Tax changes to expect when you’re expecting
Congratulations! If you have a new baby or have a baby on
the way, there are plenty of credits and benefits you may be eligible to
Benefits Application – Save time and paperwork! When registering the
birth of your newborn, the mother of the child can also consent to use the
Automated Benefits Application (ABA), which allows you to automatically
apply for child tax benefits at the same time. If you live in a
participating province, you can consent to use the ABA on your child's
birth registration form. You will be applying for:
Your child will also be registered for the goods and
services tax/harmonized sales tax (GST/HST) credit.
Account – If you do not live in a participating province, you can
apply for the Canada child and family benefits by using the Apply for
child benefits service through My Account or by completing and mailing
Canada Child Benefits Application to your tax centre
Explanations of these benefits:
child tax benefit (CCTB) – The CCTB is a tax-free monthly payment made
to eligible families to help them with the cost of raising children under
18 years of age.
child care benefit (UCCB) – If you have children under the age of 18,
you may be entitled to this taxable benefit, which supports child care
choices for families. For the 2015 tax year, under UCCB, families will
receive $160 per month for each child under 6 and $60 per month for each
child aged 6 through 17. Payments are issued monthly.
and territorial programsMost provinces and territories have child
and family benefit and credit programs that combine with your Canada child tax benefit and the goods and services
tax/harmonized sales tax (GST/HST) credit.
credit – Families with low or modest incomes can receive this tax-free
quarterly payment to offset some of the GST/HST they pay.
income tax benefit (WITB) – Low-income families that are in the
workforce can claim this refundable tax credit to get personal tax relief.
With a child as your eligible dependant, you may now be able to claim this
tax credit or the amount claimed may increase.
amount – If you or your dependant has a severe and prolonged
impairment in physical or mental functions, you or your dependant may be
eligible for the disability tax credit (DTC). To determine eligibility,
you must complete Form T2201,
Disability Tax Credit Certificate and have it certified by a medical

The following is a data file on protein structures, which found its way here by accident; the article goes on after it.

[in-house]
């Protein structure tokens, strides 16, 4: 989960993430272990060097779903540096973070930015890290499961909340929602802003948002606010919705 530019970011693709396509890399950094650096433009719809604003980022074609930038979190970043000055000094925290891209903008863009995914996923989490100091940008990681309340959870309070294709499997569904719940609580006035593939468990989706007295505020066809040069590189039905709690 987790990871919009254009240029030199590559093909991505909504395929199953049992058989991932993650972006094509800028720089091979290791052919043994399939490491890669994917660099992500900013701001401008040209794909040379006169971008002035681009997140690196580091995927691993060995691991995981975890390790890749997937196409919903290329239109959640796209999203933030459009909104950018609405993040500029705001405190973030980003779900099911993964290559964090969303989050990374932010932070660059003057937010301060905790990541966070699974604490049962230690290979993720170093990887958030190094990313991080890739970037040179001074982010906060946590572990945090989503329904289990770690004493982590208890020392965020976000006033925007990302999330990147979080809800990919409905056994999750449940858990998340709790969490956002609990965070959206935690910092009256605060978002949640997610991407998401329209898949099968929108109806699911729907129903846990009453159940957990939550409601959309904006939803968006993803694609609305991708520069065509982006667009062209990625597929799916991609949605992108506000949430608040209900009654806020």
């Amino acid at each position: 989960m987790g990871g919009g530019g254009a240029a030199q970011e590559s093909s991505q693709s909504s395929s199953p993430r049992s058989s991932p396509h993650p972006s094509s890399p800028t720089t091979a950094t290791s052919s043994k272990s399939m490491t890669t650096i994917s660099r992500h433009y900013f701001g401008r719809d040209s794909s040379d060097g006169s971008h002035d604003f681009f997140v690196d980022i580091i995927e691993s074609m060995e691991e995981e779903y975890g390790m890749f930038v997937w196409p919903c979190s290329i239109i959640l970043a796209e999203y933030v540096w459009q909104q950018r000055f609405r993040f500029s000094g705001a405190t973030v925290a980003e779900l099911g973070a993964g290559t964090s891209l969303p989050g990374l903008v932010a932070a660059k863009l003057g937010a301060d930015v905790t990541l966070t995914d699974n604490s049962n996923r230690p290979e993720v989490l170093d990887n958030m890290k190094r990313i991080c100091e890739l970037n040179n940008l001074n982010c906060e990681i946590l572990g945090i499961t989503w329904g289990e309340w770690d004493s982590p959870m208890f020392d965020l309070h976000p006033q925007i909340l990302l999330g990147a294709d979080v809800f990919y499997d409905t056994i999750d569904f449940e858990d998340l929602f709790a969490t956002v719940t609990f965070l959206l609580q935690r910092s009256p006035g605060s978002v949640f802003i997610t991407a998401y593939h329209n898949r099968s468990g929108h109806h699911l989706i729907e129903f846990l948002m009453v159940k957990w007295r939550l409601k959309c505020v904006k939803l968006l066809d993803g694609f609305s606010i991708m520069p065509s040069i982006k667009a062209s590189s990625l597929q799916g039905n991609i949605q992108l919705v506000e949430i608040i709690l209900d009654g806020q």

practitioner. Canadians claiming the credit will be able to file online
regardless of whether or not their Form T2201 has been submitted to the
CRA for that tax year.
disability benefit (CDB) – The CDB is a tax-free benefit for families
who care for a child under age 18 who is eligible for the disability tax
education savings plan (RESP) – You can start saving for your child’s
future now. An RESP is a contract between you (the subscriber) and another
individual or organization (the promoter) that allows you to make
contributions toward your child’s future education. Programs such as the Canada
education savings grant (CESG) and the Canada
learning bond (CLB) are other great incentives to create an RESP for
2016 Tax Tips
for 2015 Filing Year
Did you know
that last tax filing season, the average tax refund was just under $1,800, or
about $150 a month? That’s a lot of money to give to the government on an
interest-free basis. Yet that’s what almost 17 million tax filers did and CRA
paid back approximately $30 Billion dollars. Astute tax filers will want to get
that money back working for their own futures quickly this year. If that
includes you, do file your tax return early and accurately. But make sure you
have all your documentation, first.
Make a point of acquiring and reviewing tax software if you are
NETFILING this year. If you hire a pro, make an appointment as soon as possible
to determine what is needed to meet new tax filing rules and discuss what has
changed in your personal affairs. Births, deaths, marriages, divorces, new jobs
and job terminations – all can impact the tax return.